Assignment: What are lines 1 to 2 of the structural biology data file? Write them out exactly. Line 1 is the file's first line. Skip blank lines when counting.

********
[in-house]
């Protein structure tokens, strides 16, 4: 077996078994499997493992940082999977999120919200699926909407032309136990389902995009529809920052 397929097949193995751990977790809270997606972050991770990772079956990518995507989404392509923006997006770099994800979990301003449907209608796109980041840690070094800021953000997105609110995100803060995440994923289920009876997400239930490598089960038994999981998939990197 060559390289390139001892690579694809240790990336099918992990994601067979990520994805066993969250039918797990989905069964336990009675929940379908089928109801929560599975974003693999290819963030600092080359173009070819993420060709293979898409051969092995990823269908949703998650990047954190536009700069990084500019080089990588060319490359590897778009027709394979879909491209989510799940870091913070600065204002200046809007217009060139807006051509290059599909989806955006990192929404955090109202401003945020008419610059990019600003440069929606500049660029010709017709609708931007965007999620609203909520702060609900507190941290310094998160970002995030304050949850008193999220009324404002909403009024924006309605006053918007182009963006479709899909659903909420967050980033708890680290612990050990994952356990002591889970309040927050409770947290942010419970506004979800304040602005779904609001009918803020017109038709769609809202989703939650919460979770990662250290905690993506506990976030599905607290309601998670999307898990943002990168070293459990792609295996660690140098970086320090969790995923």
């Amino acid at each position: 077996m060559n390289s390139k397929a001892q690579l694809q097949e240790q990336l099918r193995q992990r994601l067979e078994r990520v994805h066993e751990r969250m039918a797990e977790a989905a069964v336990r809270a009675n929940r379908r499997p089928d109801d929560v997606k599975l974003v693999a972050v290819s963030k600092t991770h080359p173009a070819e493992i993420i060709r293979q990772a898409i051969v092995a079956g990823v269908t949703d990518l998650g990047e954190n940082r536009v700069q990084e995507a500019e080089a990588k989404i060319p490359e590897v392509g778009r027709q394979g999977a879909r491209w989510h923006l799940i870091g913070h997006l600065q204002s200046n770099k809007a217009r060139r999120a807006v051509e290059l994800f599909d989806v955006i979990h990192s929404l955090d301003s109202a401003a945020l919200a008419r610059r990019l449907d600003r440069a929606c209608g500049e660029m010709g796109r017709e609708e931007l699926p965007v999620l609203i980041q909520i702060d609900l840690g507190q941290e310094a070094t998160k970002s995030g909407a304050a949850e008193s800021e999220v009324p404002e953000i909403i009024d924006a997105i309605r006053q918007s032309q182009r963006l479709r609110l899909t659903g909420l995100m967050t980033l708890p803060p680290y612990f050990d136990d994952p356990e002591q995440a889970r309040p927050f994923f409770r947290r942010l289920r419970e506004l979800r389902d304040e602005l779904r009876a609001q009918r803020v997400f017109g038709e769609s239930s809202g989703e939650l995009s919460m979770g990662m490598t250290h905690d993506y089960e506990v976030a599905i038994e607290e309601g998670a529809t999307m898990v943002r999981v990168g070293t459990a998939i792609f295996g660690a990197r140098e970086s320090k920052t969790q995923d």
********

[in-house]
């Protein structure tokens, strides 16, 4: 077996078994499997493992940082999977999120919200699926909407032309136990389902995009529809920052 397929097949193995751990977790809270997606972050991770990772079956990518995507989404392509923006997006770099994800979990301003449907209608796109980041840690070094800021953000997105609110995100803060995440994923289920009876997400239930490598089960038994999981998939990197 060559390289390139001892690579694809240790990336099918992990994601067979990520994805066993969250039918797990989905069964336990009675929940379908089928109801929560599975974003693999290819963030600092080359173009070819993420060709293979898409051969092995990823269908949703998650990047954190536009700069990084500019080089990588060319490359590897778009027709394979879909491209989510799940870091913070600065204002200046809007217009060139807006051509290059599909989806955006990192929404955090109202401003945020008419610059990019600003440069929606500049660029010709017709609708931007965007999620609203909520702060609900507190941290310094998160970002995030304050949850008193999220009324404002909403009024924006309605006053918007182009963006479709899909659903909420967050980033708890680290612990050990994952356990002591889970309040927050409770947290942010419970506004979800304040602005779904609001009918803020017109038709769609809202989703939650919460979770990662250290905690993506506990976030599905607290309601998670999307898990943002990168070293459990792609295996660690140098970086320090969790995923």